Response: For Forkly, we rely on a push notification device token in order to send push notifications to the user. We also rely on the device’s location information in order to show nearby venues, make nearby restaurant suggestions, show users in the same metro area, and to verify that a user is in the general area of where they are posting a taste.
- Question: Please list all industry self-regulatory organizations to which you belong.
As evident by our responses above, our goal was to be fully transparent not just with Congress but with Forkly users, the iOS development community, and the general public. We are proud of our practices and wanted to reiterate them publicly: we will continue to respect the privacy of our users as Forkly grows. In posting publicly, we hope that other iOS developers (beyond the 34 selected by Congress) will follow suit and take a moment to answer the same questions—if not for the sake of adhering to privacy practices, then for the sake of their users and online community.
Introducing Forkly v2.0
Since we launched Forkly in September 2011 we’ve seen some pretty amazing things happen. Thanks to you we’ve experienced growth of a great community full of amazing food and drink discoveries. We’ve been featured by Apple as App of the Week UK, chosen in the Top 5 Apps of 2011 UK and added to Essential Apps for Foodies in the US App Store, and its only been five short months.
Today we’re excited to announce the next generation of features and a substantially upgraded design. Say hello to Forkly 2.0. - Available now on the App Store.
Forkly has been largely redesigned making it easier to Discover, Want and Rate dishes you love. More importantly this release exposes the personal and social power of Forkly’s ‘intelligent menus’. You can now browse menu items with a level of understanding and guidance never possible before. Below we’ve highlighted some of the new concepts behind the 2.0 release.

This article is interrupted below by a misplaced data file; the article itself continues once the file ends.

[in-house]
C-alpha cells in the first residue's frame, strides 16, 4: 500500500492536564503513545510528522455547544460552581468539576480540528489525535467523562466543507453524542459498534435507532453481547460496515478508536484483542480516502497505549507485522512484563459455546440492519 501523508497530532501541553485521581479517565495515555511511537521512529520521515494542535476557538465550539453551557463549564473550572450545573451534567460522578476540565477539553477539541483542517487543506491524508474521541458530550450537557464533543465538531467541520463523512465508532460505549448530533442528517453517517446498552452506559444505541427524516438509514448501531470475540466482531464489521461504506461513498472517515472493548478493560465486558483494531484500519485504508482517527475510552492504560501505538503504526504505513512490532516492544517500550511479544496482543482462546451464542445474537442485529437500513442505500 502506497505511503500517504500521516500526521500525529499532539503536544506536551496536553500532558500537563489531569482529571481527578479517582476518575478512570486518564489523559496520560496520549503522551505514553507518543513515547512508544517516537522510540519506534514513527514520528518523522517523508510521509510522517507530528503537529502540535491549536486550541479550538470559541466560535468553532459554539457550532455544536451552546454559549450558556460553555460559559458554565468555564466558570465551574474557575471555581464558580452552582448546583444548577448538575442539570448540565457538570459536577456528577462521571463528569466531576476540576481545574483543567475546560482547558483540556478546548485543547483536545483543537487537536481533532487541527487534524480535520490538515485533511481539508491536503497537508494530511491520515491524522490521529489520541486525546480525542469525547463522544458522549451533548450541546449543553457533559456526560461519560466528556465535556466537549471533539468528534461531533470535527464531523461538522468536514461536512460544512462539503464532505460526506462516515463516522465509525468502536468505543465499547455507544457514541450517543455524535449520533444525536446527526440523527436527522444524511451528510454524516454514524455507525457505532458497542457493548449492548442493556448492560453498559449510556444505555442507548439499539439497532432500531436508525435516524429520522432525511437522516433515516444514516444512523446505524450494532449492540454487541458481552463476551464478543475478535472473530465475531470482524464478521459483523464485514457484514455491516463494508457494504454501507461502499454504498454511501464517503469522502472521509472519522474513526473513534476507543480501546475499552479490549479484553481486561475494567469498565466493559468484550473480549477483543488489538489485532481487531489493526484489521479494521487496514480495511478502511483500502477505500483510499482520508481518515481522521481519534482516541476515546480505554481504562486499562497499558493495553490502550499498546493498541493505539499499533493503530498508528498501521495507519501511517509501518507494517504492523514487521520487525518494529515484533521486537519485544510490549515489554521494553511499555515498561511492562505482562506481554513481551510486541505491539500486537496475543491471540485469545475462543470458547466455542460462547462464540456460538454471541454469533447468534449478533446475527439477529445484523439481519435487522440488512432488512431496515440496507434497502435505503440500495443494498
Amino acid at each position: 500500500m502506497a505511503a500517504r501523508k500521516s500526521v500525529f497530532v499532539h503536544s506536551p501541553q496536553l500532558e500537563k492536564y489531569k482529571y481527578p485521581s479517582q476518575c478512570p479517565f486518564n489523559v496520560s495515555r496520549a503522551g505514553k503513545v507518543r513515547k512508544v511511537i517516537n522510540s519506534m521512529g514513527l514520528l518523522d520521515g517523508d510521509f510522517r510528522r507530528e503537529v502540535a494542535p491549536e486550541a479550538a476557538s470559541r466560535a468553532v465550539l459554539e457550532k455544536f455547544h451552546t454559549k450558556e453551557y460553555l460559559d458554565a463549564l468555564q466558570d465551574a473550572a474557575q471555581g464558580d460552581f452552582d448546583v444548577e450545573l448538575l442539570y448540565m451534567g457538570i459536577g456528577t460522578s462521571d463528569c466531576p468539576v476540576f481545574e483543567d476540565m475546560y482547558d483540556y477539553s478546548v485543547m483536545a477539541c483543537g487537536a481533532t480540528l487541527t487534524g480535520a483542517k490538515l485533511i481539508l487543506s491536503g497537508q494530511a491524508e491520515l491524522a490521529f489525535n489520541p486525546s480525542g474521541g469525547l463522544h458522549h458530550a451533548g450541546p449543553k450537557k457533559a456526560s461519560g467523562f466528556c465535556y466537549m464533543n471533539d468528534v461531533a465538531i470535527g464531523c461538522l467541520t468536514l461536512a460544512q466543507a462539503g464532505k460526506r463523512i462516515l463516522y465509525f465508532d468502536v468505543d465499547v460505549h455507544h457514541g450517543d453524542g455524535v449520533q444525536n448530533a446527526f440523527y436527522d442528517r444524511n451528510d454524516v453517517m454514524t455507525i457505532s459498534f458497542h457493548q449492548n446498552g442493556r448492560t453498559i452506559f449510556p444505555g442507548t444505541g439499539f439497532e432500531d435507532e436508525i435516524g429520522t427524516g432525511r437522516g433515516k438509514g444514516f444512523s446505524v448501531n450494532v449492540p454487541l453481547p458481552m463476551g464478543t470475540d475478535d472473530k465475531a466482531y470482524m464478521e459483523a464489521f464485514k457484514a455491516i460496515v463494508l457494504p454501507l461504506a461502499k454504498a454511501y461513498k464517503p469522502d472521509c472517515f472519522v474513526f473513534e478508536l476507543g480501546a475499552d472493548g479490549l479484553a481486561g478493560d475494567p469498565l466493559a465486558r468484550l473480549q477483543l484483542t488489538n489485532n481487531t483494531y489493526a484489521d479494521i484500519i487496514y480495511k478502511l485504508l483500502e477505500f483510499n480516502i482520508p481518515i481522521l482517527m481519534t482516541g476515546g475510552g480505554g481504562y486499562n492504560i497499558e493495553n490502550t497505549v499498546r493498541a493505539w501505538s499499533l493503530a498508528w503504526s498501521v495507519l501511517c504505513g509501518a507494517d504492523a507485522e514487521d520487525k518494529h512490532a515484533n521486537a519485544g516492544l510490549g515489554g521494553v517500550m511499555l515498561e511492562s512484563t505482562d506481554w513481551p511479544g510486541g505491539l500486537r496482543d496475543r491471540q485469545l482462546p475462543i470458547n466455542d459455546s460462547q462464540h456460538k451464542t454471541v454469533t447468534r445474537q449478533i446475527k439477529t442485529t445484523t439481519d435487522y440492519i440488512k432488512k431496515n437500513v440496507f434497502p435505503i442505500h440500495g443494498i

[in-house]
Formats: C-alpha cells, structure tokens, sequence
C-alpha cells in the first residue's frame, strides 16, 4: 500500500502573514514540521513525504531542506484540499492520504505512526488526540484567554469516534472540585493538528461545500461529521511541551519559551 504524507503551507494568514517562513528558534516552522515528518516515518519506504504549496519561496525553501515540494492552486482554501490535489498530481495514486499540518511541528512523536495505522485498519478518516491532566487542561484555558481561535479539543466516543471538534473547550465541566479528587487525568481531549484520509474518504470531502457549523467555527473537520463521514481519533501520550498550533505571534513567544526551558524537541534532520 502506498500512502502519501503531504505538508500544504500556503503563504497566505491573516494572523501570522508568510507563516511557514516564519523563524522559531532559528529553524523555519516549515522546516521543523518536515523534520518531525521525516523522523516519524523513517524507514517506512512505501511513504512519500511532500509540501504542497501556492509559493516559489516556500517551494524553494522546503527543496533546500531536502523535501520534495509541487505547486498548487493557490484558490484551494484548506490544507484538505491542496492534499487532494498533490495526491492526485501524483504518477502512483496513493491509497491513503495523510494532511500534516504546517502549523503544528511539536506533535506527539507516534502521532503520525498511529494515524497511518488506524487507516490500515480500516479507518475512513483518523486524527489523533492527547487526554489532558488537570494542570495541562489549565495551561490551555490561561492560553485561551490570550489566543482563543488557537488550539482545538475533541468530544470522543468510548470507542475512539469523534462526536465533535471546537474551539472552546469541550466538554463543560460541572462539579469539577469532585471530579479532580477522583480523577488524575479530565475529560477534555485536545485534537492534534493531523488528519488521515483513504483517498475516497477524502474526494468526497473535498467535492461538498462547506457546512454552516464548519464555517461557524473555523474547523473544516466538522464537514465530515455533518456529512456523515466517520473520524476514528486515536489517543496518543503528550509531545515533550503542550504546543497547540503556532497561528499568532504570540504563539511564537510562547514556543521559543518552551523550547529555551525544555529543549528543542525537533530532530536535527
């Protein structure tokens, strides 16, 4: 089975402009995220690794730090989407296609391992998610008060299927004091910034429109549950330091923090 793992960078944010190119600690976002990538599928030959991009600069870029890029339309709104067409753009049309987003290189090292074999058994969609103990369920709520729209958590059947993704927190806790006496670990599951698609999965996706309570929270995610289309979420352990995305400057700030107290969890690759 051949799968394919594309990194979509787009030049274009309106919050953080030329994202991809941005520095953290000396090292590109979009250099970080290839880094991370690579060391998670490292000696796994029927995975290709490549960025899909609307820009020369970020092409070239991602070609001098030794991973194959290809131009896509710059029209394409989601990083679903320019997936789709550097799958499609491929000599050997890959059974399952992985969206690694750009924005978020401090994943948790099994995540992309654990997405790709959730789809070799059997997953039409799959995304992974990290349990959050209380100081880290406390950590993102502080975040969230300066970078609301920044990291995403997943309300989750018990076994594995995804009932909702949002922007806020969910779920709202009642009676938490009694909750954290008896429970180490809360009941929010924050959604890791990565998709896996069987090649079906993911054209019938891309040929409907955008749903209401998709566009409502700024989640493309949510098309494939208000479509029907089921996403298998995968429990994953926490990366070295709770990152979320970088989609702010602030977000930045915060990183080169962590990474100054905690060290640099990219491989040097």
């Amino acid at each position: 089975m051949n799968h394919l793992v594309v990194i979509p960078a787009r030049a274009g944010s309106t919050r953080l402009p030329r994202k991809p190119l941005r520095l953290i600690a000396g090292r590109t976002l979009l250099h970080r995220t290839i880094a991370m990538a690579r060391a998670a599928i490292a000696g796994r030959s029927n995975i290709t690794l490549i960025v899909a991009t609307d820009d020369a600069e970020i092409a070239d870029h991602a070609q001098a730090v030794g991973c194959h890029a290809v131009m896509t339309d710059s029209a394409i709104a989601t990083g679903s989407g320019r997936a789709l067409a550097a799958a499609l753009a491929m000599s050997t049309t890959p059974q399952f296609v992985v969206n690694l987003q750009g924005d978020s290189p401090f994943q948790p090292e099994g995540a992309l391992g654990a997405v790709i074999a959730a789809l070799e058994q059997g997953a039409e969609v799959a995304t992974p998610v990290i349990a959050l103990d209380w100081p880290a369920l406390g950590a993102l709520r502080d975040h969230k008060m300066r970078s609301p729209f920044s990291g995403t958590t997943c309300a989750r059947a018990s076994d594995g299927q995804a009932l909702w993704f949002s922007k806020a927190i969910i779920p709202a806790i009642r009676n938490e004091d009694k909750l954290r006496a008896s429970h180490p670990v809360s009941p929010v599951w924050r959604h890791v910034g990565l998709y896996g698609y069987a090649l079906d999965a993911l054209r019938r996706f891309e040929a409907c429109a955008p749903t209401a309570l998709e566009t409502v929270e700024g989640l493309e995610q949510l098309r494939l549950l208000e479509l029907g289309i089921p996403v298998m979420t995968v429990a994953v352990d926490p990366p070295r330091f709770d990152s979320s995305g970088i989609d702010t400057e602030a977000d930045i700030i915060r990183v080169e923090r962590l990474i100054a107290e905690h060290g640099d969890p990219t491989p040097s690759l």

Intelligent Menu Items at Places
Forkly menus will show you the “Most Popular Items”, whats good at a place, the average rating on a dish and what your friends thought. Additionally, Forkly will remind you if you have any “Wants” (items you’ve bookmarked) and/or “Hads” (things you’ve tried there before and what your rating was).
Revamped Feed - faster with bigger photos
We’ve redesigned the feed with larger photos and inline comments. This makes it easier to “Want” items (just double tap) and see what others have to say.
Personalized Dish Recommendations by Category
The new Discover can now give you personalized dish recommendations base on category. We’ve also added the ability to browse dishes in other locations, perfect for finding a restaurant across town or a dish in a city you’re about to visit.
Tastemakers, Influence, Featured Users, and Updated Profiles
We’ve upgraded the profile design and added better tools for connecting with friends and others who love great food and drink. Additionally we’ve added improvements around influence points and Tastemakers at places.
Your enthusiasm in Forkly has motivated us to stay up late nights to bring you this new release, so far we “Love it”. We can’t wait for you to download it and discover something tasty.
Forkly 2.0 is available today for your iPhone or iPod touch from the App Store.
PathGate and Best Practices for Implementing “Find Friends”
Yesterday, somebody discovered that Path and other mobile apps upload the entire address book contents of a user’s phone to their servers. If you’re not familiar with the backstory, read the links above.
I know the guys at Path well, and I’m sure they had only the best intentions in mind. In my opinion, they handled this about as well as they possibly could have after the news broke.
Some people gave Dave Morin some grief for this statement:
2. This is currently the industry best practice and the App Store guidelines do not specifically discuss contact information. However, as mentioned, we believe users need further transparency on how this works, so we’ve been proactively addressing this.
In saying that, he is mostly correct. Apple’s App Store guidelines do not specifically discuss contact information, and most apps that implement “Find Friends” functionality using the internal address book do it this way.